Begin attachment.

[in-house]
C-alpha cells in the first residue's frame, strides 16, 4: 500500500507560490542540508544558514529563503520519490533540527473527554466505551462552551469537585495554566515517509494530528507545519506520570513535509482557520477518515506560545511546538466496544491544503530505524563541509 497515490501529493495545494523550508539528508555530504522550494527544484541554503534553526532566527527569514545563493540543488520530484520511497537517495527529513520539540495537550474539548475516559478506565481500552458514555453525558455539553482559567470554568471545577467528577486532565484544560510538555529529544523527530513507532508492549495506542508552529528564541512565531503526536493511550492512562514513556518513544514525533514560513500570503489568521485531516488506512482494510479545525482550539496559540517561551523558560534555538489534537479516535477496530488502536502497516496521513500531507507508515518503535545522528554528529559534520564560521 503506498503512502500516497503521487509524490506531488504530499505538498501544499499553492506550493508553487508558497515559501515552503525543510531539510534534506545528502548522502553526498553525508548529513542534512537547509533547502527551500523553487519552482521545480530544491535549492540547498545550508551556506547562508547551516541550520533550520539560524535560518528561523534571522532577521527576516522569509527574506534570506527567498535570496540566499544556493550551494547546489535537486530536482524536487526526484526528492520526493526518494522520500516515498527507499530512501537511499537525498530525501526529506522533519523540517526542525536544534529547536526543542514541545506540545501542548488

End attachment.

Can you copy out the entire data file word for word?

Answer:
[in-house]
C-alpha cells in the first residue's frame, strides 16, 4: 500500500507560490542540508544558514529563503520519490533540527473527554466505551462552551469537585495554566515517509494530528507545519506520570513535509482557520477518515506560545511546538466496544491544503530505524563541509 497515490501529493495545494523550508539528508555530504522550494527544484541554503534553526532566527527569514545563493540543488520530484520511497537517495527529513520539540495537550474539548475516559478506565481500552458514555453525558455539553482559567470554568471545577467528577486532565484544560510538555529529544523527530513507532508492549495506542508552529528564541512565531503526536493511550492512562514513556518513544514525533514560513500570503489568521485531516488506512482494510479545525482550539496559540517561551523558560534555538489534537479516535477496530488502536502497516496521513500531507507508515518503535545522528554528529559534520564560521 503506498503512502500516497503521487509524490506531488504530499505538498501544499499553492506550493508553487508558497515559501515552503525543510531539510534534506545528502548522502553526498553525508548529513542534512537547509533547502527551500523553487519552482521545480530544491535549492540547498545550508551556506547562508547551516541550520533550520539560524535560518528561523534571522532577521527576516522569509527574506534570506527567498535570496540566499544556493550551494547546489535537486530536482524536487526526484526528492520526493526518494522520500516515498527507499530512501537511499537525498530525501526529506522533519523540517526542525536544534529547536526543542514541545506540545501542548488